Thompson River University, one of the major universities here in British Columbia, ran an ad campaign on BC public transit a few months ago to promote their Open Learning distance education programmes for busy adults. Unfortunately, I wasn’t able to find any google images of any of them but I remember a couple that I have seen on the train. One of them said, “18% did it after the kids were asleep” and another one said, “23% did it on the couch.” These slogans are meant to show the flexibility of the distance education programme, where busy adults can study whenever and wherever they want to study, but of course there are other sexual allusions, which are pretty obvious.
As someone who has taken distance ed courses through TRU, I can attest to how exceptional the Open Learning programme is; I’ve had great tutors (all experts in their fields), and have enjoyed the courses I’ve taken there in the past. Not having to travel to campus, and having all my course materials sent to my doorstep (including books I requested from the library) made my Distance Education experience really enjoyable. Had I been a parent of young children who wanted to further my education, I bet I’d be singing their praises even more.
What really perplexes me, however, is the fact that a place of academia and scholarship would even consider using sexual innuendo to attract new students. I’m not saying that the ads should be written in ancient Greek, but I think TRU should have at least considered slogans that don’t “cheapen” its image.
Having just watched a great production of The Merry Wives of Windsor earlier this month at Vancouver’s Bard on the Beach festival, I can say that in the right place, double entendres are fine. Sir John Falstaff is a prime example of how well Shakespeare was able to use innuendo so well, and appropriately, in his plays, especially his comedies.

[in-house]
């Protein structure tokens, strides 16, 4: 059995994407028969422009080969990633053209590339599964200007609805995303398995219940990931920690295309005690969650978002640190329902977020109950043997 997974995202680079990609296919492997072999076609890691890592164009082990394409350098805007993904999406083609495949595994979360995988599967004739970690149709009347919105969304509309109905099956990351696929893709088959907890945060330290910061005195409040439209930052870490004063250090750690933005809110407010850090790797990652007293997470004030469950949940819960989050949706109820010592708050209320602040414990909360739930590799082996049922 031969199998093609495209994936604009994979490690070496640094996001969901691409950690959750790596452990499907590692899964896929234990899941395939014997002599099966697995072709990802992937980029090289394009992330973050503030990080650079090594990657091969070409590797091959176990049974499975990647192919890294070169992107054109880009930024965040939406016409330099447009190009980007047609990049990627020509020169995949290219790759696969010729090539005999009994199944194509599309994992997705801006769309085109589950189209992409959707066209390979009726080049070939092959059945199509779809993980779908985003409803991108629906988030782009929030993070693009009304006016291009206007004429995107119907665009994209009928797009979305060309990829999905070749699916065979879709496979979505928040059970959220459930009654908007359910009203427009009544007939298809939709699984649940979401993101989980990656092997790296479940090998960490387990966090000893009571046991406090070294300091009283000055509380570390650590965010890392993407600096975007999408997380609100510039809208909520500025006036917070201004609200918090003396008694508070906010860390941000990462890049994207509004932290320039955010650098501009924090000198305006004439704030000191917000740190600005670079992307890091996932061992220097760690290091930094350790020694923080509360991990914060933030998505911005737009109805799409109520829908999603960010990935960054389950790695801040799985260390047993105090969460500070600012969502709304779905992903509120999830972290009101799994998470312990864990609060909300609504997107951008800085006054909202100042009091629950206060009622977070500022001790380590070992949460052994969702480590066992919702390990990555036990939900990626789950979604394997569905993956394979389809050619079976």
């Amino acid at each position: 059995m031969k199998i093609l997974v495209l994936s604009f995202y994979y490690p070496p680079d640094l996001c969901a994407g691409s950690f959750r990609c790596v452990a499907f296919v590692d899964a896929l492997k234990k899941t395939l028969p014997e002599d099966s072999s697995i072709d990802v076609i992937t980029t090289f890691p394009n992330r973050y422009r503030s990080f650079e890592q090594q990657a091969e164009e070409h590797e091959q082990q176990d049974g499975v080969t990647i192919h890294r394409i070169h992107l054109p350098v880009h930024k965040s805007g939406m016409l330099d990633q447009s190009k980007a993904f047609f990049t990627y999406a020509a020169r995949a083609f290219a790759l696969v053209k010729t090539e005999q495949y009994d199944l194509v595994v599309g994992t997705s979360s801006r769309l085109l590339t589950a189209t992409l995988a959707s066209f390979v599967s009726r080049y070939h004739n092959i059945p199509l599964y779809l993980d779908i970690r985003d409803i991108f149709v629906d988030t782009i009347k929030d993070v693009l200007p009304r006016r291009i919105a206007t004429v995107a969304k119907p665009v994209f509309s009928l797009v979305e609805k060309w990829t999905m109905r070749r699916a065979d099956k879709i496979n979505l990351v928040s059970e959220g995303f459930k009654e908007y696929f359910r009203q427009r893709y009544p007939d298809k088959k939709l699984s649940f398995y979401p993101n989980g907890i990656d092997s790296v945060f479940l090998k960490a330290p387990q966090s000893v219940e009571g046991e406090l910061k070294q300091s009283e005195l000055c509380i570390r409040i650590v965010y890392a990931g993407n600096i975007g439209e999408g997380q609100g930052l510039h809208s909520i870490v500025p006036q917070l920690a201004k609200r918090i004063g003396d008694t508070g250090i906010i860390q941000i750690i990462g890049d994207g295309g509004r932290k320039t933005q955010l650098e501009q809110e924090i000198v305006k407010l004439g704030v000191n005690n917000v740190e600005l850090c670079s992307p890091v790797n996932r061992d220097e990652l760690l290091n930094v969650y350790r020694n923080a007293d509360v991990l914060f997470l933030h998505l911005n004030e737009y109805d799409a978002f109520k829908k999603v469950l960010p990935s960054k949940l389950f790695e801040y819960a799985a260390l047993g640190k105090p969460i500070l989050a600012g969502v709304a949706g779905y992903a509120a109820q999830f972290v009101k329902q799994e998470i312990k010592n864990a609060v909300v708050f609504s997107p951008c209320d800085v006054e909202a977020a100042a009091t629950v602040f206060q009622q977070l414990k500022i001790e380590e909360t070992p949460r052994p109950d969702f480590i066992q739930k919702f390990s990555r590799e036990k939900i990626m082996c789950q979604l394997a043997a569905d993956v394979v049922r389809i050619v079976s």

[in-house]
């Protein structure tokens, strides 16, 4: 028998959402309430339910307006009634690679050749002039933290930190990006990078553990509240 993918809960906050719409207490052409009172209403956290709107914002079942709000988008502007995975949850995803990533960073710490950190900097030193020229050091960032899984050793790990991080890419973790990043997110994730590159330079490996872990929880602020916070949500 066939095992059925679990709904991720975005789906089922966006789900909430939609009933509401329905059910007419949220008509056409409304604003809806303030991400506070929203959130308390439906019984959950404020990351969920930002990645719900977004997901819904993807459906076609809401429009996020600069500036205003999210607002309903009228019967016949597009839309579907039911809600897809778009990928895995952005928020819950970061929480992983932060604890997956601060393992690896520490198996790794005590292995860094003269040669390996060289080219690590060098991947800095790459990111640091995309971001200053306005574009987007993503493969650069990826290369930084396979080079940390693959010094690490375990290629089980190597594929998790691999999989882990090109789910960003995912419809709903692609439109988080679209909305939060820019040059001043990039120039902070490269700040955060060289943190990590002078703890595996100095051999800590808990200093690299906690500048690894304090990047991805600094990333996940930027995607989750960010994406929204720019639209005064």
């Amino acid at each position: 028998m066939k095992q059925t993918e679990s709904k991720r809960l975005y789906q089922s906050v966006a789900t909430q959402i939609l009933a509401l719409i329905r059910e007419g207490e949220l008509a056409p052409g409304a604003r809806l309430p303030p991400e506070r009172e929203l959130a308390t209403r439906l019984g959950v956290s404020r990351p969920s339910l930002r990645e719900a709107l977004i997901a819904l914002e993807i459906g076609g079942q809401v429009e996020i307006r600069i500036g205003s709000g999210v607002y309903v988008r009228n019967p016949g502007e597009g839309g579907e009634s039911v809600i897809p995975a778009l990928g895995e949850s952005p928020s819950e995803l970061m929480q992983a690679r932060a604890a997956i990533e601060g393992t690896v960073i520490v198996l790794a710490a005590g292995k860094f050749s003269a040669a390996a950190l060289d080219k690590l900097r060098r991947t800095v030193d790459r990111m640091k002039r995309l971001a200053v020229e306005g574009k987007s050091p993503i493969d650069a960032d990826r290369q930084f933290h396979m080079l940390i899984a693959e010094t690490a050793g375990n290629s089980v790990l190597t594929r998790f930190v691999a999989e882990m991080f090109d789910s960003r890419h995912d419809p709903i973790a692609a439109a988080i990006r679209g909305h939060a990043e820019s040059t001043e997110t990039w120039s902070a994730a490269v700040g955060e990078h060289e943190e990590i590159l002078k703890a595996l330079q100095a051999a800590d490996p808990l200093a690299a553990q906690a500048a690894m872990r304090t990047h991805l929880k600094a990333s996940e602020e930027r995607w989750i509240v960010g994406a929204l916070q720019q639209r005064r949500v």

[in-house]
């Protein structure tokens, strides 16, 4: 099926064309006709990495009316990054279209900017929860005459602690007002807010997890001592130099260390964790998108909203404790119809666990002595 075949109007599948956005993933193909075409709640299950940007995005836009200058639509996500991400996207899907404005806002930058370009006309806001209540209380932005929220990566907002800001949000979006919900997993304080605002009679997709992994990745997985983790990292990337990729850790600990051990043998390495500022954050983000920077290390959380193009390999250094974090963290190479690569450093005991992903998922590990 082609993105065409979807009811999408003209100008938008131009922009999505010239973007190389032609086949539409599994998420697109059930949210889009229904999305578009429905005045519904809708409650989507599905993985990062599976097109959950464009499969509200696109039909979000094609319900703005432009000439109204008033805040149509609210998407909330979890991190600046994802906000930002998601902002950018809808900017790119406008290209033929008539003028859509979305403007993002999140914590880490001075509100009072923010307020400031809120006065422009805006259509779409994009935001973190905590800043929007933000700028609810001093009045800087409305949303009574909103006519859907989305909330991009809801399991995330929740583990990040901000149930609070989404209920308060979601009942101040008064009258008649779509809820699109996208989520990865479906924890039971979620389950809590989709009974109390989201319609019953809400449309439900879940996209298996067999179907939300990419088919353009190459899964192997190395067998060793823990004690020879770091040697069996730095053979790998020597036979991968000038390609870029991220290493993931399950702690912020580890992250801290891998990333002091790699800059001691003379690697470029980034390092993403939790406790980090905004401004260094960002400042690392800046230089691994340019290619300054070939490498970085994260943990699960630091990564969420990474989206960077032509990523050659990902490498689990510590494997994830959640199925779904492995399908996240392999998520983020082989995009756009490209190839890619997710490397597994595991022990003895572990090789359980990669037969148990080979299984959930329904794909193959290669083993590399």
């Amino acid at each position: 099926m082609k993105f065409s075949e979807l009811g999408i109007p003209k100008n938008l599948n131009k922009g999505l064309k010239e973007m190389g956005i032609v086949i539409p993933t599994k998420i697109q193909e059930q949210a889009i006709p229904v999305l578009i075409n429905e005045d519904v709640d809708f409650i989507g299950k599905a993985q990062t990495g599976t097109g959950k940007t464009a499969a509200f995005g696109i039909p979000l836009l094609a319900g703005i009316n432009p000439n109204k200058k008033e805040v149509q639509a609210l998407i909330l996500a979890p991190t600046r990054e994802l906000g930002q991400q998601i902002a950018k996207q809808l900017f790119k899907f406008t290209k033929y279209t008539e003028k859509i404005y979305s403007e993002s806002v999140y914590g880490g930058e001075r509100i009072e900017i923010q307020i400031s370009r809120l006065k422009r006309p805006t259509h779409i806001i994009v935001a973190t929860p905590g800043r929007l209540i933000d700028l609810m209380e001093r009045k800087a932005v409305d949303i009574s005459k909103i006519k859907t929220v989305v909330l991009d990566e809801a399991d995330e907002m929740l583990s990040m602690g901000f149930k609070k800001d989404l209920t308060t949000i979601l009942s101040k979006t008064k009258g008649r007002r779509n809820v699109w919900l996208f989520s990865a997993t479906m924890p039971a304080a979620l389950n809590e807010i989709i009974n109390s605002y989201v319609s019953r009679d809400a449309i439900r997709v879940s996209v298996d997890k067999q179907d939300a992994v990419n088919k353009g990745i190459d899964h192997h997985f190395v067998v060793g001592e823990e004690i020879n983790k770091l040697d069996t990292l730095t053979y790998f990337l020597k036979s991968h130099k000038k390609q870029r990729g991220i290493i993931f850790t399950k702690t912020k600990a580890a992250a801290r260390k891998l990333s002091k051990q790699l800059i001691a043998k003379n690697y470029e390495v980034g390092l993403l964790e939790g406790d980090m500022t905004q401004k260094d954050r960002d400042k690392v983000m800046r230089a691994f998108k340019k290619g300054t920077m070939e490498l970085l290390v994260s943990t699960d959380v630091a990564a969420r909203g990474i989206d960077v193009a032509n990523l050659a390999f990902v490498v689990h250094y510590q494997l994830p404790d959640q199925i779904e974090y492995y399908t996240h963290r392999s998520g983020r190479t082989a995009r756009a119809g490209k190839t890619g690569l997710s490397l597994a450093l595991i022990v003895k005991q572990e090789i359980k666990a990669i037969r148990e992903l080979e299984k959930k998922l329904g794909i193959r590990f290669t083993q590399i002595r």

Recently, I’ve seen television commercials for kitchens and laundry detergent (!!!) being sexualized. I can’t help but wonder what the implications of this trend are. It’s not just for perfume, cars and jeans anymore; are we going to see sexualized ads for Pringles? Starbucks coffee? BIC pens? Is there no other way to sell things these days? I do hear the argument all the time that sex sells, and I guess it does, but I just feel as though people have decided not to be as creative anymore. It’s truly a shame that we have to see ads like the one below (one of my favourite childhood drinks).
So what’s wrong with using sex/innuendo in advertising? For one, depending on what is being sold, the product may not be taken seriously. It’s definitely a chance of offending your target audience, especially if they are more conservative. Also, if a brand feels as though the only way they can sell their product to the general public is by using innuendo, I’d go as far as to say that the intended audience may feel upset at this condescending approach.